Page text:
THE HONORABLE JOSEPH F. WEIS, JR., UNITED STATES CIRCUIT JUDGE
Justice Holmes had a knack for expressing important legal doctrine in memorably pithy terms. One of the better examples of this ability is, typically, found in a dissenting opinion. "Whatever disagreement there may be as to the scope of the phrase 'due process of law,' there can be no doubt that it embraces the fundamental conception of a fair trial, with opportunity to be heard." Frank v. Mangum, 237 U.S. 309, 347(1915).
That statement is deceptively simple and might lull the less inquisitive into feeling that further exposition would be superfluous. But subjecting that quote to the journalistic queries "who, what, when, where and why" reveals a complex, critical and fascinating area of the law.
Professor Rhonda Wasserman has devoted most of her legal career to a searching examination of the many facets of due process. In this easily readable book, she wends her way through the thicket of case law and scholarly commentary to arrive at a well-organized and informative presentation of an often misunderstood subject.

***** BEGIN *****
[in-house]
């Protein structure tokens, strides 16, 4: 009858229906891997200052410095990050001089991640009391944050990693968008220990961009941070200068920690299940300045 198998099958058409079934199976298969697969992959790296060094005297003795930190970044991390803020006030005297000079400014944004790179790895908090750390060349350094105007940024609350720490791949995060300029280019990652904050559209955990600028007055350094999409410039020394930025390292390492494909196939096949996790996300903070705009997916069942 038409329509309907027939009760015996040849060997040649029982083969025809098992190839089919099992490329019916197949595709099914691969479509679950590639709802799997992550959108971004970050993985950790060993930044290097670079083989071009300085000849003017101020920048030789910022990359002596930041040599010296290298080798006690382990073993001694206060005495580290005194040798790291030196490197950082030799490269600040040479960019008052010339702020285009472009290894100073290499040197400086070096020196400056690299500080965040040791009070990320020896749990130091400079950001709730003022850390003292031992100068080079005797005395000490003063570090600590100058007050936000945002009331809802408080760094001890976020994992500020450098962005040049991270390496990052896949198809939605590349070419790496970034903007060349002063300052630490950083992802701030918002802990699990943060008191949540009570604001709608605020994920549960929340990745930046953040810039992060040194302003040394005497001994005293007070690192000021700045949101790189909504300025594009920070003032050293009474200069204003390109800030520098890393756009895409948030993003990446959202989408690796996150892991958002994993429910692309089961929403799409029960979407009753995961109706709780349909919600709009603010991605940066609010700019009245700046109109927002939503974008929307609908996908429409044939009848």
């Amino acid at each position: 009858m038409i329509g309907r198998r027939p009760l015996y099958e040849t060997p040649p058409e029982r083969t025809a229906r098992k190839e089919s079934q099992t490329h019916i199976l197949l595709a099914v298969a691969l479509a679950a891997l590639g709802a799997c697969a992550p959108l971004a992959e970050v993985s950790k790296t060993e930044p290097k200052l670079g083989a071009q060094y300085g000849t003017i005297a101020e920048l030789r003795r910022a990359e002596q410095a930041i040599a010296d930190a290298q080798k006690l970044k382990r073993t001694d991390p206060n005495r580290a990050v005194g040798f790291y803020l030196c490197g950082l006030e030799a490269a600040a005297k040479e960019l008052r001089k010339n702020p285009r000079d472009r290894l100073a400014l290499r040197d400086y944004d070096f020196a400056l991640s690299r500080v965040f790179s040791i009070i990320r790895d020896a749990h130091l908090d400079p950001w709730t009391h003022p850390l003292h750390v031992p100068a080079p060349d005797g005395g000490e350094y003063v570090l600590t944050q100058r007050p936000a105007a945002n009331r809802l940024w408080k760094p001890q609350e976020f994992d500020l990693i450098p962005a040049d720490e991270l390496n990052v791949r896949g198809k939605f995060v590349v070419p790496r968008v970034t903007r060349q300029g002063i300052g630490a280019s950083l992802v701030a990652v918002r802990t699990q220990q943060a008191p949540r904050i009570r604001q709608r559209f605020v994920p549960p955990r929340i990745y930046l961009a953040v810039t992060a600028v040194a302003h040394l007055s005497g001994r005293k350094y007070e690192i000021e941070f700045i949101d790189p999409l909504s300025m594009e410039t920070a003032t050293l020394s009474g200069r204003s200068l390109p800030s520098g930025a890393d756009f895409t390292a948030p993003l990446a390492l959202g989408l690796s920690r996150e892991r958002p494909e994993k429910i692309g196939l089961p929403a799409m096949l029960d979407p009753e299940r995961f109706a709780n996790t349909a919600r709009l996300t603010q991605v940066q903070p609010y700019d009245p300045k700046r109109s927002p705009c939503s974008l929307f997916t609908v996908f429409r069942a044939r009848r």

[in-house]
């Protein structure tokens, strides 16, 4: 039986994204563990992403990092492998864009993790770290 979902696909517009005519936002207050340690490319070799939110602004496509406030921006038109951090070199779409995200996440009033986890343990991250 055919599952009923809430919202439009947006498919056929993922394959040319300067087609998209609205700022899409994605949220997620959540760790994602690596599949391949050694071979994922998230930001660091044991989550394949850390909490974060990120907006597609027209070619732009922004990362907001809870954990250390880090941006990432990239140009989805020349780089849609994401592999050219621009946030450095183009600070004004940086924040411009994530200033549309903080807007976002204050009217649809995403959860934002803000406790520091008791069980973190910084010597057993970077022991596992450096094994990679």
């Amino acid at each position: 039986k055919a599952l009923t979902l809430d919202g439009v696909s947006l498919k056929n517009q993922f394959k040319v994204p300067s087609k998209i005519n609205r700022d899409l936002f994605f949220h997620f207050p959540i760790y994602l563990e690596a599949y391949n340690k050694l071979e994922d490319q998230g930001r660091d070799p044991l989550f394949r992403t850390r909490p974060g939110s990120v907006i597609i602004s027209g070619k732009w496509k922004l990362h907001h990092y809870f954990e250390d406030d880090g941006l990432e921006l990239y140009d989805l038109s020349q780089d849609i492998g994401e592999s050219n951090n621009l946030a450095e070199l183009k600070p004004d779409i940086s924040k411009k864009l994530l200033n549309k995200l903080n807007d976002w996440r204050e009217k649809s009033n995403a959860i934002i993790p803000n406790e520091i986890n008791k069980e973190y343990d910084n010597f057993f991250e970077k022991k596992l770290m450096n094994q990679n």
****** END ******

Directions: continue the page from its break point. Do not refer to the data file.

Dispute resolution is a weighty process that cannot function effectively in the absence of a highly organized system. Granting everyone, everywhere and any time the right to be heard on any issue would create a cacophony accomplishing little but confusion and obfuscation.
When all speak at once, no one is heard. When speech rambles interminably over immaterial and irrelevant matters, the fact finder's efficiency plummets to unacceptable levels. Rules to regulate the right to be heard in the litigation milieu become not merely desirable but essential.
Modern society has more than enough experience with unproductive babble in other institutions to recognize its destructive effect in the courtroom setting. Yet,